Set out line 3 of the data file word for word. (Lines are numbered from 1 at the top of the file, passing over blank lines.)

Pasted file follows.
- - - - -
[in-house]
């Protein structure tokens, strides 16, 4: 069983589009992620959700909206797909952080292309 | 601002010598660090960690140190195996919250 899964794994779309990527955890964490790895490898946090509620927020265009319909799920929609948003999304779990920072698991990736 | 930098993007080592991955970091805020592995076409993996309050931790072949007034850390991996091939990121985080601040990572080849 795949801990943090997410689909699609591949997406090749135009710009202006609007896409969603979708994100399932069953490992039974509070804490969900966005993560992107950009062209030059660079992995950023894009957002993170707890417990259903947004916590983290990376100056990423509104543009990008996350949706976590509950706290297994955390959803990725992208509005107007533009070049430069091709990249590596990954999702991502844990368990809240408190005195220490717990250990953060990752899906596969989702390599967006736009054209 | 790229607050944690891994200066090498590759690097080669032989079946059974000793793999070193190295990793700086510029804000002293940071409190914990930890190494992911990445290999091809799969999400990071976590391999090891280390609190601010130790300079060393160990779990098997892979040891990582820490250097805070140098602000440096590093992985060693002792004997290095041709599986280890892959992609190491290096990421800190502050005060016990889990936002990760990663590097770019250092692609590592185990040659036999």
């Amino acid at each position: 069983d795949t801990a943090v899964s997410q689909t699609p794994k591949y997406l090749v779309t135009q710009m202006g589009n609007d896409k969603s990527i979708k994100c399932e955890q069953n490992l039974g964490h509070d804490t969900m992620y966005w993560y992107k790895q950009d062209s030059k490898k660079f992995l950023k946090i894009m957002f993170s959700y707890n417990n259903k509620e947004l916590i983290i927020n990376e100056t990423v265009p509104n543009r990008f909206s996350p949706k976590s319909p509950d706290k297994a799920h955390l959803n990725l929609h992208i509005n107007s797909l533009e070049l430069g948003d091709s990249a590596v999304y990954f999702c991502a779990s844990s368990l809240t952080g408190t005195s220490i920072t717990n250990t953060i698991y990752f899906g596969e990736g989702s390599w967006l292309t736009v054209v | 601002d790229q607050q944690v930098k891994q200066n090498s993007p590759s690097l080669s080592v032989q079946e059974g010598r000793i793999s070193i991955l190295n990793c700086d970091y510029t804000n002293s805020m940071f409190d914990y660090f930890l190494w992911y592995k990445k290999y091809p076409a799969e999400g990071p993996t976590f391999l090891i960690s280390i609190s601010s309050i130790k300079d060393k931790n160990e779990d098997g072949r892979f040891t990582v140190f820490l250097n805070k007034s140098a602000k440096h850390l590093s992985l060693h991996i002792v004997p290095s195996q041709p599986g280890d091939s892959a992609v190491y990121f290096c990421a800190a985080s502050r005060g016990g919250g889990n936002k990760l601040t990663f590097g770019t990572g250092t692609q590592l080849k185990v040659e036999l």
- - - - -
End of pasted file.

């Amino acid at each position: 069983d795949t801990a943090v899964s997410q689909t699609p794994k591949y997406l090749v779309t135009q710009m202006g589009n609007d896409k969603s990527i979708k994100c399932e955890q069953n490992l039974g964490h509070d804490t969900m992620y966005w993560y992107k790895q950009d062209s030059k490898k660079f992995l950023k946090i894009m957002f993170s959700y707890n417990n259903k509620e947004l916590i983290i927020n990376e100056t990423v265009p509104n543009r990008f909206s996350p949706k976590s319909p509950d706290k297994a799920h955390l959803n990725l929609h992208i509005n107007s797909l533009e070049l430069g948003d091709s990249a590596v999304y990954f999702c991502a779990s844990s368990l809240t952080g408190t005195s220490i920072t717990n250990t953060i698991y990752f899906g596969e990736g989702s390599w967006l292309t736009v054209v | 601002d790229q607050q944690v930098k891994q200066n090498s993007p590759s690097l080669s080592v032989q079946e059974g010598r000793i793999s070193i991955l190295n990793c700086d970091y510029t804000n002293s805020m940071f409190d914990y660090f930890l190494w992911y592995k990445k290999y091809p076409a799969e999400g990071p993996t976590f391999l090891i960690s280390i609190s601010s309050i130790k300079d060393k931790n160990e779990d098997g072949r892979f040891t990582v140190f820490l250097n805070k007034s140098a602000k440096h850390l590093s992985l060693h991996i002792v004997p290095s195996q041709p599986g280890d091939s892959a992609v190491y990121f290096c990421a800190a985080s502050r005060g016990g919250g889990n936002k990760l601040t990663f590097g770019t990572g250092t692609q590592l080849k185990v040659e036999l």